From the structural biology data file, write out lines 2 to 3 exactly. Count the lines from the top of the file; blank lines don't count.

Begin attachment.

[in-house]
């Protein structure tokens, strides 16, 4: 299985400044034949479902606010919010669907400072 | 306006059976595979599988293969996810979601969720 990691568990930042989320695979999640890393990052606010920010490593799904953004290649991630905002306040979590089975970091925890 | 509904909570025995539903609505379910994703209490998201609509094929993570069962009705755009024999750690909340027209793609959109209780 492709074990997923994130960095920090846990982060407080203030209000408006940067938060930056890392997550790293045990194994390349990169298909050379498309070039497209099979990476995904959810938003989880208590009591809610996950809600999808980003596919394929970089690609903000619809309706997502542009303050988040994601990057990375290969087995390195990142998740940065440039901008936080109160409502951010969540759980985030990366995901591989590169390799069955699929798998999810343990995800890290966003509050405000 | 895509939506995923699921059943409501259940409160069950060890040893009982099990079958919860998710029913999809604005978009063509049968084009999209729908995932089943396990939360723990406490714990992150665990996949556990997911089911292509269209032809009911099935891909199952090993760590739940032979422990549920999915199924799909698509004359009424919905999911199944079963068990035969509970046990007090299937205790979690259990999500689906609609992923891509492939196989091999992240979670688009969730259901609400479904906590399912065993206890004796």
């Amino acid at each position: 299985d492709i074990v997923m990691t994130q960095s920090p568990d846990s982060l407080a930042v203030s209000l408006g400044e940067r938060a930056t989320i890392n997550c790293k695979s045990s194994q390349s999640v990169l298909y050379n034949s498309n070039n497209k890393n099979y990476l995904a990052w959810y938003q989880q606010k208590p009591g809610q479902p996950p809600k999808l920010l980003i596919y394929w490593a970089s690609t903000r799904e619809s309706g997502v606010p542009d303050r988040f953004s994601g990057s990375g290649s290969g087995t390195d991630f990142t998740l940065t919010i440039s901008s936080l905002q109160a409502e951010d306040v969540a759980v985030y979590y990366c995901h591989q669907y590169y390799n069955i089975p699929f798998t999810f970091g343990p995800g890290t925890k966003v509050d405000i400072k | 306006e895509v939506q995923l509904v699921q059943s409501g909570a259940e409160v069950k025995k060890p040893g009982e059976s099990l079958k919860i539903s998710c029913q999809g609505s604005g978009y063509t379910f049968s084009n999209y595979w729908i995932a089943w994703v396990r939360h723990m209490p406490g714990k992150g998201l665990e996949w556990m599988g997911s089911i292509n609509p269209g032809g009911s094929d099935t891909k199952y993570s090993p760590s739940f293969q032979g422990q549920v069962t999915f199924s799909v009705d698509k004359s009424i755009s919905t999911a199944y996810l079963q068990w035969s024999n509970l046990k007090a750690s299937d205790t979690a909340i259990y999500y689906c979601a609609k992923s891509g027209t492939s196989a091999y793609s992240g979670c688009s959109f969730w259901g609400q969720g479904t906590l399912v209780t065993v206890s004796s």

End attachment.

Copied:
């Protein structure tokens, strides 16, 4: 299985400044034949479902606010919010669907400072 | 306006059976595979599988293969996810979601969720 990691568990930042989320695979999640890393990052606010920010490593799904953004290649991630905002306040979590089975970091925890 | 509904909570025995539903609505379910994703209490998201609509094929993570069962009705755009024999750690909340027209793609959109209780 492709074990997923994130960095920090846990982060407080203030209000408006940067938060930056890392997550790293045990194994390349990169298909050379498309070039497209099979990476995904959810938003989880208590009591809610996950809600999808980003596919394929970089690609903000619809309706997502542009303050988040994601990057990375290969087995390195990142998740940065440039901008936080109160409502951010969540759980985030990366995901591989590169390799069955699929798998999810343990995800890290966003509050405000 | 895509939506995923699921059943409501259940409160069950060890040893009982099990079958919860998710029913999809604005978009063509049968084009999209729908995932089943396990939360723990406490714990992150665990996949556990997911089911292509269209032809009911099935891909199952090993760590739940032979422990549920999915199924799909698509004359009424919905999911199944079963068990035969509970046990007090299937205790979690259990999500689906609609992923891509492939196989091999992240979670688009969730259901609400479904906590399912065993206890004796």
């Amino acid at each position: 299985d492709i074990v997923m990691t994130q960095s920090p568990d846990s982060l407080a930042v203030s209000l408006g400044e940067r938060a930056t989320i890392n997550c790293k695979s045990s194994q390349s999640v990169l298909y050379n034949s498309n070039n497209k890393n099979y990476l995904a990052w959810y938003q989880q606010k208590p009591g809610q479902p996950p809600k999808l920010l980003i596919y394929w490593a970089s690609t903000r799904e619809s309706g997502v606010p542009d303050r988040f953004s994601g990057s990375g290649s290969g087995t390195d991630f990142t998740l940065t919010i440039s901008s936080l905002q109160a409502e951010d306040v969540a759980v985030y979590y990366c995901h591989q669907y590169y390799n069955i089975p699929f798998t999810f970091g343990p995800g890290t925890k966003v509050d405000i400072k | 306006e895509v939506q995923l509904v699921q059943s409501g909570a259940e409160v069950k025995k060890p040893g009982e059976s099990l079958k919860i539903s998710c029913q999809g609505s604005g978009y063509t379910f049968s084009n999209y595979w729908i995932a089943w994703v396990r939360h723990m209490p406490g714990k992150g998201l665990e996949w556990m599988g997911s089911i292509n609509p269209g032809g009911s094929d099935t891909k199952y993570s090993p760590s739940f293969q032979g422990q549920v069962t999915f199924s799909v009705d698509k004359s009424i755009s919905t999911a199944y996810l079963q068990w035969s024999n509970l046990k007090a750690s299937d205790t979690a909340i259990y999500y689906c979601a609609k992923s891509g027209t492939s196989a091999y793609s992240g979670c688009s959109f969730w259901g609400q969720g479904t906590l399912v209780t065993v206890s004796s």